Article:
UCL Division of Biosciences


Analytical Ultracentrifugation (AUC)

AUC can be applied to a wide range of biological systems.  An analytical ultracentrifuge identifies the solution properties of macromolecules (including their interactions), facilitates solution structural determinations of large proteins using atomistic modelling, and complements new NMR and crystal structure determinations. 

Analytical Ultracentrifugation

Analytical Ultracentrifugation

We possess a new Optima multiwavelength AUC instrument (delivered 2019; the first one to be installed at a UK university) and two older XL-I AUC instruments, all from Beckman-Coulter, and all equipped with four-hole and eight-hole rotors and six-sector equilibrium cells and two-sector velocity cells.  One XL-I is equipped with fluorescent optics. Samples are studied using absorbance, interference and/or fluorescent optics. 

Two types of experiments are generally performed:

(1)  In sedimentation velocity experiments, if the sample is subjected to high speed rotor speeds of between 30-60k rpm, relatively rapid sedimentation of the sample towards the bottom of the cell occurs.  From SEDFIT analyses of the sedimentation boundsaries, the sedimentation coefficient (s20,w) provides structural data for comparison with crystallography, scattering and NMR.  Multiple information on sample composition and the species present in the sample is obtained from size distribution functions c(s).

(2)  While not used much these days, in sedimentation equilibrium experiments at lower rotor speeds, diffusion opposes the process of sedimentation.  When the two opposing forces reach equilibrium, the sample distribution curve is exponential in appearance, and molecular weights are obtained from this.  Equilibria can be studied to yield dissociation constant Kd values. 

Factor H Oligomers by Sedimentation Velocity

In complement Factor H with 20 SCR domains, if there are at least two different self-dimerisation sites at SCR-6/8 and SCR-16/20, this leads to the prediction that the two dimer sites would lead to the formation of indefinite Factor H oligomers through the daisy-chaining of these two dimer sites.  The presence of Factor H monomers, dimers and smaller amounts of larger species ranging up to heptamers were confirmed by size-distribution analyses c(s) of ultracentrifugation sedimentation velocity experiments.  A series of peaks 2-7 in the c(s) plot corresponding to dimers to heptamers were directly seen as the Factor H concentration increased.

FH Oligomers by Sedimentation Velocity

Nan, R., Gor, J. & Perkins, S.J. (2008).  Implications of the progressive self-association of wild-type human Factor H for complement regulation and disease. J. Mol. Biol. 375, 891-900

Okemefuna, A.I., Nan, R., Gor, J. & Perkins, S.J. (2009).  Electrostatic interactions contribute to the folded-back conformation of wild-type human Factor H.  J.Mol.Biol. 391, 98-118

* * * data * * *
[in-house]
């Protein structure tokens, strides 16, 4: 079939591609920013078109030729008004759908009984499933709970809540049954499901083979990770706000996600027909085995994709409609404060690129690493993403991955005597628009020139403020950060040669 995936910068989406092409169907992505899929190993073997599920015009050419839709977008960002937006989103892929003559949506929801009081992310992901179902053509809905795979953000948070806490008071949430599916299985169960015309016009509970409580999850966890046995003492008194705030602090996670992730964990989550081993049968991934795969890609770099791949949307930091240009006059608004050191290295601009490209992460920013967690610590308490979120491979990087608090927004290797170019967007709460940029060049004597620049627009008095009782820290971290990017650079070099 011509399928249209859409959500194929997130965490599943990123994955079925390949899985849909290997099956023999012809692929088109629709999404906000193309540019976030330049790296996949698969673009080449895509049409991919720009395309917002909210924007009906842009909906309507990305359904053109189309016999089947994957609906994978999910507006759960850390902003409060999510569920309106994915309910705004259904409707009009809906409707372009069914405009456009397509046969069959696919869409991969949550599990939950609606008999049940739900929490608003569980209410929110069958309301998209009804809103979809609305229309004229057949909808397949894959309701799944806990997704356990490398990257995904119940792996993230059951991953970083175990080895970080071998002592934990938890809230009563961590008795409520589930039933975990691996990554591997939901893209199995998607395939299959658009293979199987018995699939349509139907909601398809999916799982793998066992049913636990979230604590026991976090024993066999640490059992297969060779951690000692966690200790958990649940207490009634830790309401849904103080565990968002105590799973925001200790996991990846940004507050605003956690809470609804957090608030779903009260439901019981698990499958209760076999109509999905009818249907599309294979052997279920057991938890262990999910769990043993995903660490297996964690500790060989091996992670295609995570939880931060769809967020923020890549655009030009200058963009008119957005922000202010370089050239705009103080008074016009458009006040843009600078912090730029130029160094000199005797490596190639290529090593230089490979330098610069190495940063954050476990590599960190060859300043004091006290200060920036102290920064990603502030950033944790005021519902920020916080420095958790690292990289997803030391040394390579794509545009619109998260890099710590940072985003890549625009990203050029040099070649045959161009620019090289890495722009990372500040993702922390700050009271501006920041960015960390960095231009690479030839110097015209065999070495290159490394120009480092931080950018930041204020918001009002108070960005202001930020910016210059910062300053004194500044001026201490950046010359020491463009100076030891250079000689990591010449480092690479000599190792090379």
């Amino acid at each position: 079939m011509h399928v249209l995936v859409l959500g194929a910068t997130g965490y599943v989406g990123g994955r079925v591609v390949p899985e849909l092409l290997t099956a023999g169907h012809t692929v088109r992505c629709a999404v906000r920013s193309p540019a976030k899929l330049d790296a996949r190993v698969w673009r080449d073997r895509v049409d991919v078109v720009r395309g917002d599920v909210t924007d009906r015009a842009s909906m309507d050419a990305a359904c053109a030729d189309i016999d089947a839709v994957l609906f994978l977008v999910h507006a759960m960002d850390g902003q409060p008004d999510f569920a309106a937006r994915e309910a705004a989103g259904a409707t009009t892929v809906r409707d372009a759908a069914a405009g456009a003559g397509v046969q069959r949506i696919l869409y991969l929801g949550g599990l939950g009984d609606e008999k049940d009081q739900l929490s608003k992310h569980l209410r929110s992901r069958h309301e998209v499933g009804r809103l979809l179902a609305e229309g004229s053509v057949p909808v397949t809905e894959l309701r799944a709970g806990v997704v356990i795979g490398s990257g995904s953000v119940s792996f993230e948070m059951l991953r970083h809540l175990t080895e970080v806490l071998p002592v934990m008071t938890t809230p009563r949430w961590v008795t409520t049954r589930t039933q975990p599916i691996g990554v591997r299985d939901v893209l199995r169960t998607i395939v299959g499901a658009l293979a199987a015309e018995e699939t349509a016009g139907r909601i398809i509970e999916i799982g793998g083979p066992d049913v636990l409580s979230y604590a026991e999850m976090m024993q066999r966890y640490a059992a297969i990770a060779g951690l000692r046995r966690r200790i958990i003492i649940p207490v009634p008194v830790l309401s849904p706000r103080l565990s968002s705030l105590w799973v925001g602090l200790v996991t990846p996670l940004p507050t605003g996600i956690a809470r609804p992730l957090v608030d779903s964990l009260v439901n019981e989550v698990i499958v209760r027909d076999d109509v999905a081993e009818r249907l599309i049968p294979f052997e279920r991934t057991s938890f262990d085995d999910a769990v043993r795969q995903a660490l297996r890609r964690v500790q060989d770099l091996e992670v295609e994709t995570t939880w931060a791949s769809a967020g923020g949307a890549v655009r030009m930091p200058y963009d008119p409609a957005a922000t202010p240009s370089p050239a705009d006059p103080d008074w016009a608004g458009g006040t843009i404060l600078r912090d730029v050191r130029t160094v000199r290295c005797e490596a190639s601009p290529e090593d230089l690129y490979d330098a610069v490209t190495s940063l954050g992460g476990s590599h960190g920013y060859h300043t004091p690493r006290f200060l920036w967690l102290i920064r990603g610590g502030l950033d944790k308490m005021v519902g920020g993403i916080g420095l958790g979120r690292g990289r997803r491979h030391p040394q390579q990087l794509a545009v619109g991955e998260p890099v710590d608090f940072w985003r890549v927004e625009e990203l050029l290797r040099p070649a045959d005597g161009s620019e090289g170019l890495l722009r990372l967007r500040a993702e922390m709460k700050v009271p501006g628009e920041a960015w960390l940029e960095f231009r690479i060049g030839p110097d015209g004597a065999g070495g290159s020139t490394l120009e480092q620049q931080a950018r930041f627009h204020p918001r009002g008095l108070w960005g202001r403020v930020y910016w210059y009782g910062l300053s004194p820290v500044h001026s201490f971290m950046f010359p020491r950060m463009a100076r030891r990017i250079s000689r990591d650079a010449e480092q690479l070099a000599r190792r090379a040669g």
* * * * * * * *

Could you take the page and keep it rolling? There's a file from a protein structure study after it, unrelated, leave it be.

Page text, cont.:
Location of a Factor H dimer site by AUC Sedimentation Velocity

One of the two dimer sites in Factor H was previously located to SCR-6/8. The location of the other one was somewhere in the SCR-16/20 region. Recombinant fragments of SCR-16/20 were used to pin down the second dimer site. The figure shows sedimentation velocity AUC runs for seven recombinant fragments of SCR-16/20. That for SCR-19/20 showed a monomer peak (M) only. Those involving SCR-17 and SCR-18 showed dimers peaks (D). By this the second dimer site was located.



Dunne, O. M., Gao, X., Nan, R., Gor, J., Adamson, P. J., Gordon, D. L., Moulin, M., Haertlein, M., Forsyth, V. T. & Perkins, S. J. (2021) A dimerization site at SCR-17/18 in Factor H clarifies a new mechanism for complement regulatory control. Frontiers Immunol. 11, 601895. 

Multiwavelength AUC on the new Optima Instrument

Zinc a2 glycoprotein (ZAG) is a multifunctional glycoprotein with a class I MHC-like protein fold and an a1- a2 lipid-binding groove. It binds fatty acids in its groove. The physiological ZAG ligand is unknown, however this information is essential to understand ZAG function and its role in disease. Dr McDermott performed AUC titration studies with the fatty acids DAUDA and BODIPY. Each fatty acid binds to ZAG. The AUC analyses of different molar ratios of ZAG : DAUDA : BODIPY complexes at three different wavelengths showed that ZAG contains coincident binding sites for DAUDA and C16-BODIPY in which the ligands compete with each other in ternary complexes of both lipids in different molar ratios (see panels G,H and L,M). The more of one ligand that is present, the less is bound of the other ligand.



Zahid, H., Lau, A. M., Kelly, S. M., Karu, K., Gor, J., Perkins, S. J. & McDermott, L. C. (2021) Identification of diverse lipid-binding modes in the groove of zinc-α2-glycoprotein reveals its functional versatility. FEBS J. 16293, 1-21.